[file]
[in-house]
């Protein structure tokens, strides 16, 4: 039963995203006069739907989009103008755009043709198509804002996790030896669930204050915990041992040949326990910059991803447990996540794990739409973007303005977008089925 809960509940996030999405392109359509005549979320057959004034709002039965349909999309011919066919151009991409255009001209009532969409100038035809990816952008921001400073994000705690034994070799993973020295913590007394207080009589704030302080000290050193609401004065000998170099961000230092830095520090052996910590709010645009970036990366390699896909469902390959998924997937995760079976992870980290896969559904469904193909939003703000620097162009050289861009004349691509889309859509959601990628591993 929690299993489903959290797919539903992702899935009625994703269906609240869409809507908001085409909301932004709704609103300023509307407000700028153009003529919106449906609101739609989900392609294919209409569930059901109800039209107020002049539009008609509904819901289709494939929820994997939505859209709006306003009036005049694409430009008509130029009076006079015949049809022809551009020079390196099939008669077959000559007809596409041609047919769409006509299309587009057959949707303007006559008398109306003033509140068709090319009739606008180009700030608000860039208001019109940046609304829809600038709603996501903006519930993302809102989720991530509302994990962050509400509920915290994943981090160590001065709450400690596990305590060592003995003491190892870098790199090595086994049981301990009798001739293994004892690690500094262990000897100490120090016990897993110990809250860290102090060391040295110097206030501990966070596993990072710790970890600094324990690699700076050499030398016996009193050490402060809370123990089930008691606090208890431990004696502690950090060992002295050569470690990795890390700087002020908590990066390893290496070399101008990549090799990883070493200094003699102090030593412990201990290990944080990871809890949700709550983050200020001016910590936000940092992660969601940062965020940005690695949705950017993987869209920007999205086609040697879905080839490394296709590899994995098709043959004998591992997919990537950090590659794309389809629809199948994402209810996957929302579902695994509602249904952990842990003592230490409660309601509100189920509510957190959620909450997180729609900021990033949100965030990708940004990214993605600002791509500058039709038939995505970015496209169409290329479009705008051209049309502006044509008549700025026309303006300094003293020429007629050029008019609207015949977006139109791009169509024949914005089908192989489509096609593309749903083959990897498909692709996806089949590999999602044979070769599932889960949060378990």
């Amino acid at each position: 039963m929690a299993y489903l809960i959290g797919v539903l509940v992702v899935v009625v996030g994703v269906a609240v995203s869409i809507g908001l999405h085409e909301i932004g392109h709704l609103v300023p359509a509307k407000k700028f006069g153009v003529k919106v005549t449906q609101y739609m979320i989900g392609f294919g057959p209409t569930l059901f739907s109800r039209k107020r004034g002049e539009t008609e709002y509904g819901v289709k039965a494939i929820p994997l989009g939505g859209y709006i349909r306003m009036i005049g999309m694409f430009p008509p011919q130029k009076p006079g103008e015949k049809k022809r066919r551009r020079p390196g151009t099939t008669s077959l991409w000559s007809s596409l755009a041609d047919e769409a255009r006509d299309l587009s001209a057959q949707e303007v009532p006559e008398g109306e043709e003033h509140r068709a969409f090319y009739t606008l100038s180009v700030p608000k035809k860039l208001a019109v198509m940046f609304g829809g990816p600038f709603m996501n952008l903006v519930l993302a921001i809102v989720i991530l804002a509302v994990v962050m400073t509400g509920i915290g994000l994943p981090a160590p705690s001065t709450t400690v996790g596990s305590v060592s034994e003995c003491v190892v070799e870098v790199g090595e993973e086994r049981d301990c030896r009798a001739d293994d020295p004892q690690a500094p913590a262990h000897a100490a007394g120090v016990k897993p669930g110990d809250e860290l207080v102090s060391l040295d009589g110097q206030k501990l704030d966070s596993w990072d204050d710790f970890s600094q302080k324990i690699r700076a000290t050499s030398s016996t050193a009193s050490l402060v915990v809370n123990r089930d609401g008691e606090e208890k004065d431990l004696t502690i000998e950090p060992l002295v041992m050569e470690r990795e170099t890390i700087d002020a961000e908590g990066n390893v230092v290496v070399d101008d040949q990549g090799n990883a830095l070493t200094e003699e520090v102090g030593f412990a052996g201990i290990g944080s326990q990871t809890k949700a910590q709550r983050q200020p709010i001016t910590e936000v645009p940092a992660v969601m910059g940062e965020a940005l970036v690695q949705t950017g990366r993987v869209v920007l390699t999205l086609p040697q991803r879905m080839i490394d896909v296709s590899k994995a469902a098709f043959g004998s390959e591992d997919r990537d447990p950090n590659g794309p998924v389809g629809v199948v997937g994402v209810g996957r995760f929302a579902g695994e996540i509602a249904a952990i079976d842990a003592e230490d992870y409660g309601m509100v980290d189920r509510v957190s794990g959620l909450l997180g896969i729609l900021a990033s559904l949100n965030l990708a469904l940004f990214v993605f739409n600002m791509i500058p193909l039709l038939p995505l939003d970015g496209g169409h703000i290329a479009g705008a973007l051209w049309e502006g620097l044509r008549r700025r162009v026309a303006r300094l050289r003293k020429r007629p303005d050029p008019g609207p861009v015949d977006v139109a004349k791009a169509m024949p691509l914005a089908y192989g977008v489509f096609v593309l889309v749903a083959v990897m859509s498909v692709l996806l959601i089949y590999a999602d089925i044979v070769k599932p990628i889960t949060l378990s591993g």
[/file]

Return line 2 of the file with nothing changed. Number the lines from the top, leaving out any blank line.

């Protein structure tokens, strides 16, 4: 039963995203006069739907989009103008755009043709198509804002996790030896669930204050915990041992040949326990910059991803447990996540794990739409973007303005977008089925 809960509940996030999405392109359509005549979320057959004034709002039965349909999309011919066919151009991409255009001209009532969409100038035809990816952008921001400073994000705690034994070799993973020295913590007394207080009589704030302080000290050193609401004065000998170099961000230092830095520090052996910590709010645009970036990366390699896909469902390959998924997937995760079976992870980290896969559904469904193909939003703000620097162009050289861009004349691509889309859509959601990628591993 929690299993489903959290797919539903992702899935009625994703269906609240869409809507908001085409909301932004709704609103300023509307407000700028153009003529919106449906609101739609989900392609294919209409569930059901109800039209107020002049539009008609509904819901289709494939929820994997939505859209709006306003009036005049694409430009008509130029009076006079015949049809022809551009020079390196099939008669077959000559007809596409041609047919769409006509299309587009057959949707303007006559008398109306003033509140068709090319009739606008180009700030608000860039208001019109940046609304829809600038709603996501903006519930993302809102989720991530509302994990962050509400509920915290994943981090160590001065709450400690596990305590060592003995003491190892870098790199090595086994049981301990009798001739293994004892690690500094262990000897100490120090016990897993110990809250860290102090060391040295110097206030501990966070596993990072710790970890600094324990690699700076050499030398016996009193050490402060809370123990089930008691606090208890431990004696502690950090060992002295050569470690990795890390700087002020908590990066390893290496070399101008990549090799990883070493200094003699102090030593412990201990290990944080990871809890949700709550983050200020001016910590936000940092992660969601940062965020940005690695949705950017993987869209920007999205086609040697879905080839490394296709590899994995098709043959004998591992997919990537950090590659794309389809629809199948994402209810996957929302579902695994509602249904952990842990003592230490409660309601509100189920509510957190959620909450997180729609900021990033949100965030990708940004990214993605600002791509500058039709038939995505970015496209169409290329479009705008051209049309502006044509008549700025026309303006300094003293020429007629050029008019609207015949977006139109791009169509024949914005089908192989489509096609593309749903083959990897498909692709996806089949590999999602044979070769599932889960949060378990």